Probing the radius of the Earth's core with geomagnetic field models
De Meyer, F.
Earth and related Environmental sciences
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When the magnetic field of a planet is due to self-exciting hydromagnetic dynamo action in an electrically conducting fluid core surrounded by a poorly-conducting mantle, the size of the core can be estimated from secular changes of the external magnetic observations In the accessible region above the surface of the planet. To a good approximation, the rate of change with respect to time of the magnetic flux should be very small at the bounding surface of the liquid core. The ‘magnetic” radius rc of the Earth’s liquid metallic core has been calculated by using the IGRF models for the period 1900-2000, and compared with the ‘seismic’ value rc = 3485 km of the mean core radius. Physically plausible values of rc are obtained when terms up to the tenth degree in the spherical harmonic expansion of the magnetic potential are included in the analysis. Typical values of the fractional error (rc–rc)/rc amount to between -0.08 and 0.21. This error is particularly low for the DGRF 1980 but, somewhat surprisingly, apparently fluctuates with the time epoch of the IGRF model. The main source of error of the determination of the magnetic radius of the Earth’s core appears to be the incomplete knowledge of the secular variation of the geomagnetic field. The irregular behavior of the geomagnetic field models during the 1945-1955 epoch regarding the resolution of the core radius, magnetic flux and spectrum is investigated. These results provide observational support for theoretical models of the geomagnetic secular variation that treat the Earth’s core as a nearly perfect electric conductor on decade time-scales. In principle, the method can also be applied to other planets when magnetic measurements of sufficient accuracy and detail and of their secular changes become available with orbiting space-probes. The errors indicated in this approach would be acceptable if no other means were available to estimate the core radius of a planet.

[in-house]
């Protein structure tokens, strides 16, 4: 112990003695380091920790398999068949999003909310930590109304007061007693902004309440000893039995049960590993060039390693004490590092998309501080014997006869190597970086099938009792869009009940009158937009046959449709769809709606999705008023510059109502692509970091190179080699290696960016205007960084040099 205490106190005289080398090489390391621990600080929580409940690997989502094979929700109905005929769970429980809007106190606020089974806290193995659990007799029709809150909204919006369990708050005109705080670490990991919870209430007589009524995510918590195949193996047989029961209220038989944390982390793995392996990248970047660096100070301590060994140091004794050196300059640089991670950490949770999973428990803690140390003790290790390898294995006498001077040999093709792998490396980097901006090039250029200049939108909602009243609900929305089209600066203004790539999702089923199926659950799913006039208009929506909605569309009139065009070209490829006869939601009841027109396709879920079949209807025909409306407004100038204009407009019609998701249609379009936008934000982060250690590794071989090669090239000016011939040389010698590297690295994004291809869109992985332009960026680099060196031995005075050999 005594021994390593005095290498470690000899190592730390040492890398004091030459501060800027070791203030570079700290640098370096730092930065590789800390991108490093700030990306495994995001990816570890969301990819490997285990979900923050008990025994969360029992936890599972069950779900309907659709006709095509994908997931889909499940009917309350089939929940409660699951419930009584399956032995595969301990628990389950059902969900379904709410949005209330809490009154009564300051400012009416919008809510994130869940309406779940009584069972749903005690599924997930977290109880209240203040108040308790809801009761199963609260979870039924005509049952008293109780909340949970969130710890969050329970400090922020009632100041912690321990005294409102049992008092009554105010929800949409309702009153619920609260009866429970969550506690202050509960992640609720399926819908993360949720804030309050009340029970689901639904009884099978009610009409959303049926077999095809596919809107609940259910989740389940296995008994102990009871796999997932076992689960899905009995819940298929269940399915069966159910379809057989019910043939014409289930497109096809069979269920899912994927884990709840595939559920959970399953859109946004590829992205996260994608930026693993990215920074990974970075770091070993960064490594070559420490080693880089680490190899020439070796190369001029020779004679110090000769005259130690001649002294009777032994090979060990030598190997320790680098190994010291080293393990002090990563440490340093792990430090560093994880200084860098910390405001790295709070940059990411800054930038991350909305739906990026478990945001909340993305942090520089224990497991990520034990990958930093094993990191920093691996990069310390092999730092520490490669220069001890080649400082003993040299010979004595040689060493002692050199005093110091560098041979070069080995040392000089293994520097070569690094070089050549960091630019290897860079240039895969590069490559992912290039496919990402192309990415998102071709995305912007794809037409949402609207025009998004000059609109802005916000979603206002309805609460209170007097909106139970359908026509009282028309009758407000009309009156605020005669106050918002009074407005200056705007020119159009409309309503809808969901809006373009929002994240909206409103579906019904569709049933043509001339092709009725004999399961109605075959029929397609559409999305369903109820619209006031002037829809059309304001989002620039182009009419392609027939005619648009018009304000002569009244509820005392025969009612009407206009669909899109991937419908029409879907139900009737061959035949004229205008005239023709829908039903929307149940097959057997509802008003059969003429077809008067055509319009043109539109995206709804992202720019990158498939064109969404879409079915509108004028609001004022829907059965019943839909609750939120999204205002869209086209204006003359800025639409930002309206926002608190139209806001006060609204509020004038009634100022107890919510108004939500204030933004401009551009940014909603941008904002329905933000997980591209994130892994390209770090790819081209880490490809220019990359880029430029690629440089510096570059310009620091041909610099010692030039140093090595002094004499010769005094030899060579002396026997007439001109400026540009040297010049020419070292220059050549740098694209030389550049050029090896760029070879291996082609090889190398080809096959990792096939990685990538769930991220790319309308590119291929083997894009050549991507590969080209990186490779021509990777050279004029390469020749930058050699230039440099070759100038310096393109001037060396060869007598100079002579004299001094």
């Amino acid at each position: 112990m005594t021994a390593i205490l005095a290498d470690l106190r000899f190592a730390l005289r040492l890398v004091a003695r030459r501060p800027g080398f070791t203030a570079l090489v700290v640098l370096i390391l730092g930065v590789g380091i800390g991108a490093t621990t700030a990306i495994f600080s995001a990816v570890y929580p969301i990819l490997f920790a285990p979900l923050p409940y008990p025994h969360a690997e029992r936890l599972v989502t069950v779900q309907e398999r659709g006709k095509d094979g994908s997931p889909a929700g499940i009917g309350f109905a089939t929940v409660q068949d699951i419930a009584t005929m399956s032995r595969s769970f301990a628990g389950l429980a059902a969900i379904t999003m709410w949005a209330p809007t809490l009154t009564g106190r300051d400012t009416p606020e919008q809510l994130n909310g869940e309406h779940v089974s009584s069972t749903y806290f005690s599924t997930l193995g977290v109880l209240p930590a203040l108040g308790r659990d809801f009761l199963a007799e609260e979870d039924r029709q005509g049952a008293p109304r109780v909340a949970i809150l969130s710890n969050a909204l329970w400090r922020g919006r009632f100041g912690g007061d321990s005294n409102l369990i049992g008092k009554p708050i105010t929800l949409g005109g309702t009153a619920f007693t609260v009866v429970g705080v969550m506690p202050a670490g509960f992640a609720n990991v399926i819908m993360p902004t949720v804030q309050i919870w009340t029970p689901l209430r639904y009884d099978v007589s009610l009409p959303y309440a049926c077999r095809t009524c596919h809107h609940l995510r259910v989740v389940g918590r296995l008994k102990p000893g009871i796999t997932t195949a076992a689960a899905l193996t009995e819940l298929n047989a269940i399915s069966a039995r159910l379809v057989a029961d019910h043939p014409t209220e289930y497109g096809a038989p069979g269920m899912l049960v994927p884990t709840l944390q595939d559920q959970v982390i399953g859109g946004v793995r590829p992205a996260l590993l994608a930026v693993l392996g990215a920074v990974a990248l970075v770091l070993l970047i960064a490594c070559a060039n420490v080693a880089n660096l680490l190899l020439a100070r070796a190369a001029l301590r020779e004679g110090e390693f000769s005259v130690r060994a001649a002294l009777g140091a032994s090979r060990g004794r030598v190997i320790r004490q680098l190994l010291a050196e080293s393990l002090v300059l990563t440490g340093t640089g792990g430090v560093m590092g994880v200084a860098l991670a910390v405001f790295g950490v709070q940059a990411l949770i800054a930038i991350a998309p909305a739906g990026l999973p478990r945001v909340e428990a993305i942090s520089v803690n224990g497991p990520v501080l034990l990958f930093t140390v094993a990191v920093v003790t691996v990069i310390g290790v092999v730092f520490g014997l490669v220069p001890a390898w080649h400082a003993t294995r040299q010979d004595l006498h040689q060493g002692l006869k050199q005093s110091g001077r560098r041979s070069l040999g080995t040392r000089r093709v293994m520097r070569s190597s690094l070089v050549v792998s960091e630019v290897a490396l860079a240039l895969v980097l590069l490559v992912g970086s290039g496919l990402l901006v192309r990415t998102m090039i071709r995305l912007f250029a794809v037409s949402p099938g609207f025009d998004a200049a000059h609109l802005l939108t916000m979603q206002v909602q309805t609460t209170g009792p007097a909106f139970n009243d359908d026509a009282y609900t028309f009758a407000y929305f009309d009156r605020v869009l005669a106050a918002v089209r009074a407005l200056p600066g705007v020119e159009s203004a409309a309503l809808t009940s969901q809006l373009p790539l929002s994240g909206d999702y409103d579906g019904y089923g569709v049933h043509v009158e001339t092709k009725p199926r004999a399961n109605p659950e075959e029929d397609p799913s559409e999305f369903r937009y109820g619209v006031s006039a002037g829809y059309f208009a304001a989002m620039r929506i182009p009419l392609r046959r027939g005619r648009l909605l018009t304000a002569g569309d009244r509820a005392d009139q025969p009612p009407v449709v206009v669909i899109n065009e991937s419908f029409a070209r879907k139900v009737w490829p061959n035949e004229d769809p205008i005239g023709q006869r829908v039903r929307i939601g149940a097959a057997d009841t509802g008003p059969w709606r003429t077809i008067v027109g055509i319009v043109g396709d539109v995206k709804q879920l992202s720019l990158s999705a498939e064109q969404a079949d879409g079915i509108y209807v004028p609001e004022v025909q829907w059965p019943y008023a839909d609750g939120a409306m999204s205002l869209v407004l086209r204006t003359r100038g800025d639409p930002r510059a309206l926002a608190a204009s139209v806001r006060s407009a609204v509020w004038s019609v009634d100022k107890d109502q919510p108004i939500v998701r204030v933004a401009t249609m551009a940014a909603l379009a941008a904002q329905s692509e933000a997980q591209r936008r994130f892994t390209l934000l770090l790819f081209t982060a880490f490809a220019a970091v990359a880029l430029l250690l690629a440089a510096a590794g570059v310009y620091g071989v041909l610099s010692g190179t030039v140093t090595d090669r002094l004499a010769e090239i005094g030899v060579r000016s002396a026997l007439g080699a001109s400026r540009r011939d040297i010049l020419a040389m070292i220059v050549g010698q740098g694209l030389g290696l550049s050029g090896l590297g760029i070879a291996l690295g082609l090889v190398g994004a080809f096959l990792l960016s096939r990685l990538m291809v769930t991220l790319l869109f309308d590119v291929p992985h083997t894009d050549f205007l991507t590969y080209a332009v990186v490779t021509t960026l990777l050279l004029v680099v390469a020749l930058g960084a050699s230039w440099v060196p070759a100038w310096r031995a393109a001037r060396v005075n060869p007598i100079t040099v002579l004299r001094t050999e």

CitationDe Meyer, F. (2004). Probing the radius of the Earth's core with geomagnetic field models. , Vol. 34, Issue Publication scientifique et technique n° - Wetenschappelijke en technische publicatie nr., IRM,